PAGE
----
We have published free downloadable materials for parents and teachers to help with thinking and learning in children and young people especially for children with developmental difficulties. Yesterday we blogged about a key feature of EPIC – multiple areas of difficulty and we wrote about our play, game and activity based focus. Today we are going to cover personalisation and will also write about active learning.
At the heart of EPIC is personalisation. How can we best engage children to improve their thinking learning and wellbeing? We advocate using the items that are personal to a child such as toys they play with or items they collect. We have for example used nerf guns to help children learn high frequency words! A parent or teacher could write out a series of words for example ‘th’words – the, they, there, them – put them up on a door and ask the child shoot at them on calling each word out! Children who love lego can be easily engaged in maths by using lego to represent numbers with coloured pieces used to represent ‘chunks’ or groups of information. We include many more examples in the Strategy booklet.
A child’s active participation in their learning is critical for all children but especially important for children with developmental difficulties. It is important the child ‘does’ the activity in addition to listening to information. In our strategy booklets we detail examples like this that many teachers routinely use in this way such as ‘rainbow writing’ and ‘stepped writing’. When we conducted interviews and workshops with teachers as part of the development of EPIC, teachers described the range of strategies they use and we found lots were being commonly used by all but some teachers used strategies that others weren’t using. We were able to document them in our booklets to ensure that teachers can learn from other teachers’ effective use of strategies. Of course parents can also use these strategies to help with their child’s thinking and learning.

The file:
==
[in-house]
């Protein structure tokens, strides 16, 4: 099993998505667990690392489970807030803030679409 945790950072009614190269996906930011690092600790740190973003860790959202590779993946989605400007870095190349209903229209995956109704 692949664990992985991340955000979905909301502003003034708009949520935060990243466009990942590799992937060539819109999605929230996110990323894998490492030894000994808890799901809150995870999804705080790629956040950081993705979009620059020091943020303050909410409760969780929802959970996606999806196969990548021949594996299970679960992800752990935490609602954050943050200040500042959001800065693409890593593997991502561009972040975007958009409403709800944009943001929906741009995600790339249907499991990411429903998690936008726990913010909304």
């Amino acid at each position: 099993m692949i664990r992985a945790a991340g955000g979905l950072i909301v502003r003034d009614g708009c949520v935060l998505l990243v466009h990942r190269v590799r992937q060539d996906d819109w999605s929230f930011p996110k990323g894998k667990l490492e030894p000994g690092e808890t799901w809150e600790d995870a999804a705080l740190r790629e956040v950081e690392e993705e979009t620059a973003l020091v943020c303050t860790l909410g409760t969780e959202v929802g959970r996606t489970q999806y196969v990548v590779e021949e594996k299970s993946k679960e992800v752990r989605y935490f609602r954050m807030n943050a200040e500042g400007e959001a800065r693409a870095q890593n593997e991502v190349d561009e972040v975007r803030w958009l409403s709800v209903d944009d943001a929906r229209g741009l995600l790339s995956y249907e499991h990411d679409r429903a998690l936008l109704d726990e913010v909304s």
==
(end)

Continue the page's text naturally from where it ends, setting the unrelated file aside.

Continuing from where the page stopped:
We hope you find our booklets useful. Do please contact us with any feedback you have!
Visual production credit: Photographer Ekaterina79 via Getty Images